Over the Top?

In September the S&P 500 clocked a monthly loss of 3.85%.  The tech sector during that same period was down nearly twice as much as the broad market after leading during 2020.  Does this selloff represent a “top” for stocks, a long overdue reckoning with reality as the prices of these stock climbed out of all proportion to the ability of these firms to produce growing profits, or does the decline in these shares represent a “pause that refreshes” from which the redoubtable “FAANG” (Facebook, Alphabet, Apple, Netflix, Google and incongruously Microsoft) will ascend to even higher heights?

That is the 64-billion-dollar question of the moment.  Following are our thoughts in this matter.  We believe it is more likely than not that U.S. stocks as measured by the S&P 500 will be higher a year from now than they are today based on a strengthening U.S. economy, recovering profits and a supportive Fed.  As for the technology shares at the center of the latest selloff, we are less certain since the August leg up for these high-flying investments was built on a speculative furor which became apparent in the summertime and cooled quickly in the first days of September.

The “FAANG” Elevator ~ The recent mania surrounding Facebook, Apple, Amazon, Microsoft and the like began, as with most speculative episodes (railroads in the 1880s, car manufacturing in the 20s, transistors in the 60s, Japanese stocks in the 80s and the first tech boom in the 90s) as a logical reaction to trends that seem to become immutable.  The growth in revenues and profits long touted by those bullish on these stocks became manifest and accelerated during the pandemic as “stay-at-home” and cloud computing stocks surged.  Those investors who missed the elevator on the lower floors have piled in, paying up to secure their position on the upper floors only to be schooled that elevators travel down as well as up. To justify the prices of late August, more of the future was discounted into current prices.  A weaker U.S. dollar accentuated tech’s rise in dollar terms.

With its latest passengers aboard, the express elevator to the summit began its inevitable trip towards the lobby.  As long-time investors in these remarkable companies, we have been more than happy to sell some of our shares to others as we approached the uncertain topping out of the sector.  We remain invested in these technology leaders because of their relevance to the future.  To stretch our elevator analogy to the breaking point, we do not believe the car will make it all the way to the lobby. Enough passengers on the mid to upper floors will press the “UP” button to stem the car’s journey sending it skyward once again. The timing of this process is uncertain.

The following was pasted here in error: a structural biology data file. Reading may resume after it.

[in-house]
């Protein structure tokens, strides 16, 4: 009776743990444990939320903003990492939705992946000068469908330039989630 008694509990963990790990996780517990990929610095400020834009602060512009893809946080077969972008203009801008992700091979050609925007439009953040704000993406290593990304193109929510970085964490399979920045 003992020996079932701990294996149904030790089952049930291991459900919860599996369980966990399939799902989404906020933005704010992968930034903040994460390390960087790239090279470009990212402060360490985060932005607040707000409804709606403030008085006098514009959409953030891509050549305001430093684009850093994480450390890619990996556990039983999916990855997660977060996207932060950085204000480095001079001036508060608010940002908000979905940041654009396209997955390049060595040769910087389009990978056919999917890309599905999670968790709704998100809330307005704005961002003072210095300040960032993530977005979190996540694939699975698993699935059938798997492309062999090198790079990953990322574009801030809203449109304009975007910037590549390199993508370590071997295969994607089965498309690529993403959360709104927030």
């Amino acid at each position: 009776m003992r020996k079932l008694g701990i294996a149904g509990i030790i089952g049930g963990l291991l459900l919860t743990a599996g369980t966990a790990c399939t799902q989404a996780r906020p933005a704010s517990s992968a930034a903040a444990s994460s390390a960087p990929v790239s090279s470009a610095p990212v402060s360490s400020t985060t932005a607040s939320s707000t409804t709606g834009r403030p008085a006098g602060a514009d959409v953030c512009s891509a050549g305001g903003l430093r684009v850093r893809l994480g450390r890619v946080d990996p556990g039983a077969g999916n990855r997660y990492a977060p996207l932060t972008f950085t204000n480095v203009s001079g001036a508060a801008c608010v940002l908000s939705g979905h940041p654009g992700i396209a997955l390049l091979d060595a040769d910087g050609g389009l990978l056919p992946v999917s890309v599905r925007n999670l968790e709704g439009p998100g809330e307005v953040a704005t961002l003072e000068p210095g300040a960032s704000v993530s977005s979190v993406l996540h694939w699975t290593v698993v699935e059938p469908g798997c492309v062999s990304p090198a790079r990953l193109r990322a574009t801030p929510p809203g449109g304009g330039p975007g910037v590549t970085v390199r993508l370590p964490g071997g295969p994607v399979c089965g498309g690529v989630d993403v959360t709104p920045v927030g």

Stocks in other areas of the market will likely be the beneficiaries of tech’s pause.  Stocks in more attractively valued areas like industrials and financials will draw more interest. Smaller stocks like those in the Russell 2000 index of small cap stocks may also get a bid.  Since bond and cash returns are currently so low, we believe much of the proceeds of tech stock sales will stay in the stock market.

Looking to Next Year ~ Further ahead, perhaps in 2nd half of 2021 or 2022, the stock market may have to compete with the bond market as rock-bottom 5, 10, and 30-year bond yields climb to levels appropriate to a recovered economy.  The Fed will keep a firm grip on shorter term rates, but if the market sniffs out incipient inflation, longer term rates may rise.  We believe the improvement in profits in the broad stock indices coming out of the pandemic will prove to be more than equal to the task of overcoming the headwind of higher long-term rates.  An inflation push driven by a tightening labor market would certainly be a great problem to encounter.

So, while it is quite possible we have seen the pandemic high for the Nasdaq and the S&P 500, improving profits and a helpful Federal Reserve will provide support for stocks.  From the perspective of 2019, had we been told in advance of COVID-19, it would have been implausible the S&P 500 would have rebounded to the extent we have experienced.  Staying invested through the initial shock of pandemic was the right thing to do.  Similarly, in September of 2020, we believe a diversified portfolio of stocks will serve investors well as the economy recovers.

The Altavista Investment Team ~ Fall 2020

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